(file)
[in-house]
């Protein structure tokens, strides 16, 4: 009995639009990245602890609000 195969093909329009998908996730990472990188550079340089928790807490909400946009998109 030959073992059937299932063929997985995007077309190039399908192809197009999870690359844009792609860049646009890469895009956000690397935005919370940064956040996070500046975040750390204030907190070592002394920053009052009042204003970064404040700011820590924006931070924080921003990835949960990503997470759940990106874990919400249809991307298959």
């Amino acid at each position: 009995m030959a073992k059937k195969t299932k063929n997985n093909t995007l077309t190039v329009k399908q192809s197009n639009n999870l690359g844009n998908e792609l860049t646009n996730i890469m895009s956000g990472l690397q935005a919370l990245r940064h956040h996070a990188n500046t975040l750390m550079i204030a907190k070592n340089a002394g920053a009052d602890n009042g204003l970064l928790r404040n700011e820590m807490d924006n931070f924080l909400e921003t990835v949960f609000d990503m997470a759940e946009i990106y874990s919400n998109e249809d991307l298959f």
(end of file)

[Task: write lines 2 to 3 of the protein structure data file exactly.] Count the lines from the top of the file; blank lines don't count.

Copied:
């Protein structure tokens, strides 16, 4: 009995639009990245602890609000 195969093909329009998908996730990472990188550079340089928790807490909400946009998109 030959073992059937299932063929997985995007077309190039399908192809197009999870690359844009792609860049646009890469895009956000690397935005919370940064956040996070500046975040750390204030907190070592002394920053009052009042204003970064404040700011820590924006931070924080921003990835949960990503997470759940990106874990919400249809991307298959």
């Amino acid at each position: 009995m030959a073992k059937k195969t299932k063929n997985n093909t995007l077309t190039v329009k399908q192809s197009n639009n999870l690359g844009n998908e792609l860049t646009n996730i890469m895009s956000g990472l690397q935005a919370l990245r940064h956040h996070a990188n500046t975040l750390m550079i204030a907190k070592n340089a002394g920053a009052d602890n009042g204003l970064l928790r404040n700011e820590m807490d924006n931070f924080l909400e921003t990835v949960f609000d990503m997470a759940e946009i990106y874990s919400n998109e249809d991307l298959f």